Thank God my children were never taught this, because it simple makes no sense.

Finally, instead of providing direct advice to teachers regarding this greatly misunderstood area, particularly by people who claim to be “culturally competent”, much of these two pages presents scenarios for which the reader is asked to decide “what would you do?” (p. 89). Again it seems like the author/editors are unwilling to take the kinds of affirmative positions they do in many other areas throughout the book.

Mainstream Whites are the Problem

Like other early childhood multicultural texts, this book blames all prejudice and anti-diversity on mainstream (male) white people. In the book mainstream whites are the only examples of people engaged in insensitive behaviors and non-diverse and prejudicial activities. Never is a minority child or adult shown to exhibit any prejudicial or inappropriate language or behavior. While this is a nice, neat formula, it’s neither accurate or particularly helpful to teaches and child care providers.

Here are a few examples of a more realistic view.

The first incident of racism my eldest daughter experienced was from a boy who had just come from Mexico. His family lived below us in the apartment building. In the heat of a typical childhood argument, he said to my daughter, “and, besides, you are Black and I am not”. He obviously saw this as a putdown.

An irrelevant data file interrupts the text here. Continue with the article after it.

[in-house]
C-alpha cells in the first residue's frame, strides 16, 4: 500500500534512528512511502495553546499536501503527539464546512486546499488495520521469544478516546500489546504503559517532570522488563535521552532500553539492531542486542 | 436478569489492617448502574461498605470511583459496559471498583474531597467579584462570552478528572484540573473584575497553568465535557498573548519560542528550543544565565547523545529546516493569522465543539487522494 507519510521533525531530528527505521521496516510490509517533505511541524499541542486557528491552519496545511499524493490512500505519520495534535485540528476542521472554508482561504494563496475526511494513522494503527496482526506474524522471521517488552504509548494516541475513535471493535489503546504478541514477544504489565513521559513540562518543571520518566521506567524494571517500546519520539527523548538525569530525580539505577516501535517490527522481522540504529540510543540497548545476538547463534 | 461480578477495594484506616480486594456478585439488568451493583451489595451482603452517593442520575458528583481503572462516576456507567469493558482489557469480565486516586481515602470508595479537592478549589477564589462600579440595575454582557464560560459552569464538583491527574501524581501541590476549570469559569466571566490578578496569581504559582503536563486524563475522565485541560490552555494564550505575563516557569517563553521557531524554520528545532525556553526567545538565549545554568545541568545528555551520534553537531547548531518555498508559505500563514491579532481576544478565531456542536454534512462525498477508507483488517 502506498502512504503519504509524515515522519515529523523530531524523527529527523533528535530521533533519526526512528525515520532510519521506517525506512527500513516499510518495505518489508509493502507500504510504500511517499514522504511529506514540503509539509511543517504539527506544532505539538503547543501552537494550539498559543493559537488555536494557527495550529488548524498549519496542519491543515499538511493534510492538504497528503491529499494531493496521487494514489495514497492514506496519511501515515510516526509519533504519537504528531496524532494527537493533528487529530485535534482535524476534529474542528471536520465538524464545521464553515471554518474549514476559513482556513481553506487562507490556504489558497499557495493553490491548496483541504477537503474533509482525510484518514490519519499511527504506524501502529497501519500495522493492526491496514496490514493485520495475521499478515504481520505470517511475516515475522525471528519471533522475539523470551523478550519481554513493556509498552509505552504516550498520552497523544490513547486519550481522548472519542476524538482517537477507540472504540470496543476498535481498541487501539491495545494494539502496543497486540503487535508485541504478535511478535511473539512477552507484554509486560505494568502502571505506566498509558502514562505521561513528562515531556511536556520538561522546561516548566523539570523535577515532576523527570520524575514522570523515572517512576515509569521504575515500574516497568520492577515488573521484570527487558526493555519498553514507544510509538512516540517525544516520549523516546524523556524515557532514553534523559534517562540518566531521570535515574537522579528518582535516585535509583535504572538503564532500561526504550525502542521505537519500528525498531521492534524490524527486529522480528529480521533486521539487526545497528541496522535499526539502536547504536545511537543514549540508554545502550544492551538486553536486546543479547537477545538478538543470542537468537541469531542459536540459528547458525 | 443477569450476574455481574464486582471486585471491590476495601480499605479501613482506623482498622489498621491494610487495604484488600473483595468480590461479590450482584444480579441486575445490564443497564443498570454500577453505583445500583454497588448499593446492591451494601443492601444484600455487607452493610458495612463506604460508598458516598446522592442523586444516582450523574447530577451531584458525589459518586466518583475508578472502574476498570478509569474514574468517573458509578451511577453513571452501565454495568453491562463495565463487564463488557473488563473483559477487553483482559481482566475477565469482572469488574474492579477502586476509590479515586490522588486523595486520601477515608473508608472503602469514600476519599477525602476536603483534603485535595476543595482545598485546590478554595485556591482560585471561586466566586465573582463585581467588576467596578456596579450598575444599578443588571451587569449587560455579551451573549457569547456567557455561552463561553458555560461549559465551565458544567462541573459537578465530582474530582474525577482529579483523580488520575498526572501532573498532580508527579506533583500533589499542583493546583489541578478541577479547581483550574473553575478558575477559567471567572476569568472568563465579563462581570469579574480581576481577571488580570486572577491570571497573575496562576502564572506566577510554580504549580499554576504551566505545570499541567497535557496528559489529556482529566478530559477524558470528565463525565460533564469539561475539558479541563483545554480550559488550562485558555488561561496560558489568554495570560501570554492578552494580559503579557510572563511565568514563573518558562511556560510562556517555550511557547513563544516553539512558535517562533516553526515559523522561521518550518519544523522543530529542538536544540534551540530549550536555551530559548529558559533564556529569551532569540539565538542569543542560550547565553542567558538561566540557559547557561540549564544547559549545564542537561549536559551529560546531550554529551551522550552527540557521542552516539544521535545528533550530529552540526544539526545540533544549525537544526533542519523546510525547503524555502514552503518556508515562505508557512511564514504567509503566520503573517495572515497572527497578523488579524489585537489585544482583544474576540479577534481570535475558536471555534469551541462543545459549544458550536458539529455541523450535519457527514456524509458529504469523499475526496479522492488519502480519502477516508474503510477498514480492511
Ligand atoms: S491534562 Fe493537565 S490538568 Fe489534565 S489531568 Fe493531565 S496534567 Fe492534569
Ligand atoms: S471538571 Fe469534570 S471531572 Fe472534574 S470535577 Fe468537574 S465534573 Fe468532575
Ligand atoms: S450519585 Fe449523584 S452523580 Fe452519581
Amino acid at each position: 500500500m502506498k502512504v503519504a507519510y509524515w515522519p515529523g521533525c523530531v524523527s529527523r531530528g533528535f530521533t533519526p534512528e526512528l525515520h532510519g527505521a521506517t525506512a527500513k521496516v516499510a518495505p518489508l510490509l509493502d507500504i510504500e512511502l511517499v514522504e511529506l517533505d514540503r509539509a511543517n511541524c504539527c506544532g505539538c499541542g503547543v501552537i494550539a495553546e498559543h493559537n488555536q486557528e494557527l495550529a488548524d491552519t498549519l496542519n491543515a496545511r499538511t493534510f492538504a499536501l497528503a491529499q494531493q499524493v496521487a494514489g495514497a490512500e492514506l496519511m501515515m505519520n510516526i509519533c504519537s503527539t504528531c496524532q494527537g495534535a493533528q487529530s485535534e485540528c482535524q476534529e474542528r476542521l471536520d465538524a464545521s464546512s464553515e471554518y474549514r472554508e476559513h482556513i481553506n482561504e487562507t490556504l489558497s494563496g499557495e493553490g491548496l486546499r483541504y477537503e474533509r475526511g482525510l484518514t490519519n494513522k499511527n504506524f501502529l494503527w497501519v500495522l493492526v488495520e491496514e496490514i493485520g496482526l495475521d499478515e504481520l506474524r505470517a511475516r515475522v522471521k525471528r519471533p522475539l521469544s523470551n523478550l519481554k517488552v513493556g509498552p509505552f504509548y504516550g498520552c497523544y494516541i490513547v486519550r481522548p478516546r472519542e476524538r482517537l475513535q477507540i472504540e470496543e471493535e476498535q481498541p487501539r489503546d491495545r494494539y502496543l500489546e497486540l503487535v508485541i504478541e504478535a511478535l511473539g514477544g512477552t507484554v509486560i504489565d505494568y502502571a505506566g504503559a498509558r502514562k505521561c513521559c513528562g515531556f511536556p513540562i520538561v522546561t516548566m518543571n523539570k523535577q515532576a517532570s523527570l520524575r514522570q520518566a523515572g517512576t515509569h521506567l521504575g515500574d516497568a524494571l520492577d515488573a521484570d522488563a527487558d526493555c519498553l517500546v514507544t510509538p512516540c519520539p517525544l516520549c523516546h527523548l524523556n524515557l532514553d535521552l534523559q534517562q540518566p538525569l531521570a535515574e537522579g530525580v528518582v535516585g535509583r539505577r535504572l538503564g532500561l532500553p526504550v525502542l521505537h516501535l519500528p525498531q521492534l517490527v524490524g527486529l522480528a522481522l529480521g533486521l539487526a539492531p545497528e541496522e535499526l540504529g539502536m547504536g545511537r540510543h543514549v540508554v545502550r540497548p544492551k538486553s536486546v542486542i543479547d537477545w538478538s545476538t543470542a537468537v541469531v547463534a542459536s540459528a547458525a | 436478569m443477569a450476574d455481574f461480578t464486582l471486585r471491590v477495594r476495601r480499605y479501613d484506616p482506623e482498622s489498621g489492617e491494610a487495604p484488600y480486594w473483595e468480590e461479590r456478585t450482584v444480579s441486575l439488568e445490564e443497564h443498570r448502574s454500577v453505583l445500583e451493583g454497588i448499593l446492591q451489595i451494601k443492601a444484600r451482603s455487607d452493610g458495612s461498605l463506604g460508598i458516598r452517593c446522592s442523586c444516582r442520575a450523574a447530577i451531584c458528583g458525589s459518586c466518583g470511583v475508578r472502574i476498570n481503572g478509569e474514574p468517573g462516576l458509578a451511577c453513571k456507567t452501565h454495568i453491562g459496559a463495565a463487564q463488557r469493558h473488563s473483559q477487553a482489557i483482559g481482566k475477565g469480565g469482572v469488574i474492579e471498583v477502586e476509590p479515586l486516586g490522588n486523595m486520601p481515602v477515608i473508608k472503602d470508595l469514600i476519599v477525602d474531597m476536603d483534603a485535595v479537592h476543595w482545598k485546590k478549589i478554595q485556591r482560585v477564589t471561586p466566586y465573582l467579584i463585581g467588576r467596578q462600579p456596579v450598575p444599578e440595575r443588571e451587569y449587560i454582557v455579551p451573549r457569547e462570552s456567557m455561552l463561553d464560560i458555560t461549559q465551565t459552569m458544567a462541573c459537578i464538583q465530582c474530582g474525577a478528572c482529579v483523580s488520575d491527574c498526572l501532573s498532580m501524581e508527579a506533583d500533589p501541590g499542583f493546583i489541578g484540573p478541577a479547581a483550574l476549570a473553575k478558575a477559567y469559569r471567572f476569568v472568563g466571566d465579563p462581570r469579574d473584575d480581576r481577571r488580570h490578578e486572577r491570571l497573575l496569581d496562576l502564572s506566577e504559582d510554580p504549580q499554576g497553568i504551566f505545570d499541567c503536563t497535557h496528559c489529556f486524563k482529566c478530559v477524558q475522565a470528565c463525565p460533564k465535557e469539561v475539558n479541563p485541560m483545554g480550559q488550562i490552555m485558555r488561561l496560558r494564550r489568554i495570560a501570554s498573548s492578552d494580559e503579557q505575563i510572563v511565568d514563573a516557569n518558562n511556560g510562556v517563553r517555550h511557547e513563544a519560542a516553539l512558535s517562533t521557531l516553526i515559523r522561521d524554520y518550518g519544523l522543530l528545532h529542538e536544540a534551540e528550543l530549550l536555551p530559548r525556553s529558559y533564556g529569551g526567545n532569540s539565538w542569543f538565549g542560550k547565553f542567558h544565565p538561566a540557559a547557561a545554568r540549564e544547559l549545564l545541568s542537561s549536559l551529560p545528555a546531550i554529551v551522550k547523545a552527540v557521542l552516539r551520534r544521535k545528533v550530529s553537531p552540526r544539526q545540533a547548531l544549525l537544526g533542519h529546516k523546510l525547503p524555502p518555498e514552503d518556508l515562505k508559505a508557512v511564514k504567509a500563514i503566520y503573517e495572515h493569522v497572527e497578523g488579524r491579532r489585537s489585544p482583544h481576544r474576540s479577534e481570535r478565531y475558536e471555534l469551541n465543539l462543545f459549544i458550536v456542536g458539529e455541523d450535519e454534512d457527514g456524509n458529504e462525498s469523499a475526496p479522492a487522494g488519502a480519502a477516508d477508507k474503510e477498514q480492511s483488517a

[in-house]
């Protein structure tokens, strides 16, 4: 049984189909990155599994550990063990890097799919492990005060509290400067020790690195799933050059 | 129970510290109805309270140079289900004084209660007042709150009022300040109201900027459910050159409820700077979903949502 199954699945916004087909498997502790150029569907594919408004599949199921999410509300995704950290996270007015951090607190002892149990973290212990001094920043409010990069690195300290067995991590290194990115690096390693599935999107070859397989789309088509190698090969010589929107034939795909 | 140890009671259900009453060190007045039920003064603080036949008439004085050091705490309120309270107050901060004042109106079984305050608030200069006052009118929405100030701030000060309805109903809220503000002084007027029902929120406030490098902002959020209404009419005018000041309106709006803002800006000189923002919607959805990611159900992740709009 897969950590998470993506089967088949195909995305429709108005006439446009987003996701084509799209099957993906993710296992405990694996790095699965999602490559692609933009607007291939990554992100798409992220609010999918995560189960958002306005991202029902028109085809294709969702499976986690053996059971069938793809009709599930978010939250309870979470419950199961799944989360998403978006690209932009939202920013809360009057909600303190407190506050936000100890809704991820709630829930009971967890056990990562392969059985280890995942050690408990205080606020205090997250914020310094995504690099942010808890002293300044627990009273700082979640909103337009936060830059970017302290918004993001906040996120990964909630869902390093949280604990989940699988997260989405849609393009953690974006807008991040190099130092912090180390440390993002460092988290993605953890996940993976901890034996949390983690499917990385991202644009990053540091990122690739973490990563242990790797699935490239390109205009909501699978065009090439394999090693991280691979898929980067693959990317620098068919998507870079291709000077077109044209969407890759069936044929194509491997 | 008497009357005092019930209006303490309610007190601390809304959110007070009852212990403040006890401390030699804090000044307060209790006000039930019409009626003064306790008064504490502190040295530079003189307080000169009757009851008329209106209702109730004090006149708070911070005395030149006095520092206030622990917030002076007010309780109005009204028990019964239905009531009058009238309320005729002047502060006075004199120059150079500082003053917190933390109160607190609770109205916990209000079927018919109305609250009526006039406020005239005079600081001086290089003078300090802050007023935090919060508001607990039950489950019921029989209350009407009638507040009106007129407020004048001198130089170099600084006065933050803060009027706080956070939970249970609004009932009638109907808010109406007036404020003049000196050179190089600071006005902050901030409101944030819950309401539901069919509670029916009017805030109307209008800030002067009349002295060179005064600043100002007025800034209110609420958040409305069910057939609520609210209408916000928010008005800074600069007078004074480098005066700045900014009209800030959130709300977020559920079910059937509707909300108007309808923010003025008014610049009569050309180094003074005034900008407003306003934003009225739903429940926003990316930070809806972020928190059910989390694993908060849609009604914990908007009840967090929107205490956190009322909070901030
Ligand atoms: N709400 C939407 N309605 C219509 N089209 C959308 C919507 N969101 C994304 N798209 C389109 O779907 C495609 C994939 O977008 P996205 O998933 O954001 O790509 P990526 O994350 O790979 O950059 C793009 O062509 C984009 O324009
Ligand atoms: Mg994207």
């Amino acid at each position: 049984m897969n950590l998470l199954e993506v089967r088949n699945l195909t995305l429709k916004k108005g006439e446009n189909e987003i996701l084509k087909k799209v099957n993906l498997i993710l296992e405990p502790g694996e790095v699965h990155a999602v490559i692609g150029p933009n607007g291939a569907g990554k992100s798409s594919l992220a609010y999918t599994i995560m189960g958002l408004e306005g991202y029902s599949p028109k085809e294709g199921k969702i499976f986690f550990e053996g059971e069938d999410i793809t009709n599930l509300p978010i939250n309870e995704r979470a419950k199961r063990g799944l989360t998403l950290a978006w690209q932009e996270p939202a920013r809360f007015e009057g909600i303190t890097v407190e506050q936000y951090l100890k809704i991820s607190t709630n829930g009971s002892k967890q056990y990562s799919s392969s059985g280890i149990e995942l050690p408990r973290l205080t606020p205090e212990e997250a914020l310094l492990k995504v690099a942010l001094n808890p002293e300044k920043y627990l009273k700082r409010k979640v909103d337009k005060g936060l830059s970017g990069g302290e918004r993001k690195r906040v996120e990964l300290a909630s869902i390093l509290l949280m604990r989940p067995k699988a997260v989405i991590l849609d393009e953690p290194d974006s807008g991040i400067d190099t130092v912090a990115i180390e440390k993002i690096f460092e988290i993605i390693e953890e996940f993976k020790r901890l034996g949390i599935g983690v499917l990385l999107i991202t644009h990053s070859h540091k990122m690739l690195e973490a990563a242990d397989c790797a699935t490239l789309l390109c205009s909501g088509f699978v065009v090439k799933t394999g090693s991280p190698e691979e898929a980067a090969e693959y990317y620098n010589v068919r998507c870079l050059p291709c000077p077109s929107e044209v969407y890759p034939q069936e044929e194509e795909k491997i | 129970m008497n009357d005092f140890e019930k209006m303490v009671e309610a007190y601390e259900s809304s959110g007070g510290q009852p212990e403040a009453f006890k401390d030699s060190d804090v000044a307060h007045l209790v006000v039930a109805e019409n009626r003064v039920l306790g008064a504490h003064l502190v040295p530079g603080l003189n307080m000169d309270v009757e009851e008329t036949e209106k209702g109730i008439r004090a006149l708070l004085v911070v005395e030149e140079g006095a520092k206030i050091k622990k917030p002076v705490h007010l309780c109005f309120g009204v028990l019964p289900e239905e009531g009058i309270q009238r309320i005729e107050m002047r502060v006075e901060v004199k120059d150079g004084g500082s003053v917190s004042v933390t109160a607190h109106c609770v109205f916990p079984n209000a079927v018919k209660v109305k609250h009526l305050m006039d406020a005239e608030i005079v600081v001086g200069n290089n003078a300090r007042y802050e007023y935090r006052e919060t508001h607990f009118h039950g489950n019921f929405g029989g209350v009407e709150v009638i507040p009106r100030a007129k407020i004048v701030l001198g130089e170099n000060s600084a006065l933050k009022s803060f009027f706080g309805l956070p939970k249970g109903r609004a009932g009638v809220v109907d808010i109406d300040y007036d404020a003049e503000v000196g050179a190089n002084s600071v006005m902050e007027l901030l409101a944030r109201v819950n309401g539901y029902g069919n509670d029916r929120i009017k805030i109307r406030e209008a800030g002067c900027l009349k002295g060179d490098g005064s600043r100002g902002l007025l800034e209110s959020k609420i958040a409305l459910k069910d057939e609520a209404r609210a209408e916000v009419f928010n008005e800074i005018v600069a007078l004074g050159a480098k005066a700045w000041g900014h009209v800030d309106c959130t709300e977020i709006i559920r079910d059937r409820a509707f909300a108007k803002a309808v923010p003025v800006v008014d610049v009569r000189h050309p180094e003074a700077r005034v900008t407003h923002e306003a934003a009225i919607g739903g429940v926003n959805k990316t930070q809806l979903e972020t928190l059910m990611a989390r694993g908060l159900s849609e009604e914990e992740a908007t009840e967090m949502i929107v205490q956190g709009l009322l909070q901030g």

My youngest daughter had an ugly incident when her Hispanic friend invited her to play in her house. Her father met them at the door, and said to my daughter, “You cannot come into my house until you wash the dirt (dark skin) from your face”.

At a family picnic I recently attended, I observed a very active 9-year-old having a great time climbing a tree. Her mother called to her to “get down from the tree”.
“Why”? I asked the girl’s mother.
“Because girls don’t climb trees”, her mother responded.
The mother and her daughter were African American.

Some years ago I received a phone-call from a distraught white mother of a biracial child in Chicago. She was upset because Black children in her daughter’s kindergarten class kept telling her daughter that her mother was a whore. The mother complained to the Black administration and teachers, but both refused to intervene.